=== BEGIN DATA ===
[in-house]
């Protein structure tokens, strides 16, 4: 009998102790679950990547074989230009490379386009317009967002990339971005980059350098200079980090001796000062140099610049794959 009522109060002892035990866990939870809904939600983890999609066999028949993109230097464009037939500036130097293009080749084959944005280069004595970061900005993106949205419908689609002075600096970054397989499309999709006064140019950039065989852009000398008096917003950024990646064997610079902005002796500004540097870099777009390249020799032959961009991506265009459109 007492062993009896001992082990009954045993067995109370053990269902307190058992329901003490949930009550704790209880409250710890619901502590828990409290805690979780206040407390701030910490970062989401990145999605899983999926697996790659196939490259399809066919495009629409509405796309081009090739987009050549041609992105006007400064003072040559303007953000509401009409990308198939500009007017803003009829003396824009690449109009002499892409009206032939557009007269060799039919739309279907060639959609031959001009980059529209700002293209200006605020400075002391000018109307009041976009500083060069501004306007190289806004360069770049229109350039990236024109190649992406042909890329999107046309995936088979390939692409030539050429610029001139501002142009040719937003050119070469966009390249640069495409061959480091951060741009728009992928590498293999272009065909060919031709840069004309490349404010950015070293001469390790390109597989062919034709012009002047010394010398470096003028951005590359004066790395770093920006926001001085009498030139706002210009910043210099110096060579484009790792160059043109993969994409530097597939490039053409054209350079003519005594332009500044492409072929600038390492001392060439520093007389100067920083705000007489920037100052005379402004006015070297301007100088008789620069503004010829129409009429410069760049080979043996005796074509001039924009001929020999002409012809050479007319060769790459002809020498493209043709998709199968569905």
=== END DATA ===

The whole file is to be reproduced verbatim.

[in-house]
């Protein structure tokens, strides 16, 4: 009998102790679950990547074989230009490379386009317009967002990339971005980059350098200079980090001796000062140099610049794959 009522109060002892035990866990939870809904939600983890999609066999028949993109230097464009037939500036130097293009080749084959944005280069004595970061900005993106949205419908689609002075600096970054397989499309999709006064140019950039065989852009000398008096917003950024990646064997610079902005002796500004540097870099777009390249020799032959961009991506265009459109 007492062993009896001992082990009954045993067995109370053990269902307190058992329901003490949930009550704790209880409250710890619901502590828990409290805690979780206040407390701030910490970062989401990145999605899983999926697996790659196939490259399809066919495009629409509405796309081009090739987009050549041609992105006007400064003072040559303007953000509401009409990308198939500009007017803003009829003396824009690449109009002499892409009206032939557009007269060799039919739309279907060639959609031959001009980059529209700002293209200006605020400075002391000018109307009041976009500083060069501004306007190289806004360069770049229109350039990236024109190649992406042909890329999107046309995936088979390939692409030539050429610029001139501002142009040719937003050119070469966009390249640069495409061959480091951060741009728009992928590498293999272009065909060919031709840069004309490349404010950015070293001469390790390109597989062919034709012009002047010394010398470096003028951005590359004066790395770093920006926001001085009498030139706002210009910043210099110096060579484009790792160059043109993969994409530097597939490039053409054209350079003519005594332009500044492409072929600038390492001392060439520093007389100067920083705000007489920037100052005379402004006015070297301007100088008789620069503004010829129409009429410069760049080979043996005796074509001039924009001929020999002409012809050479007319060769790459002809020498493209043709998709199968569905």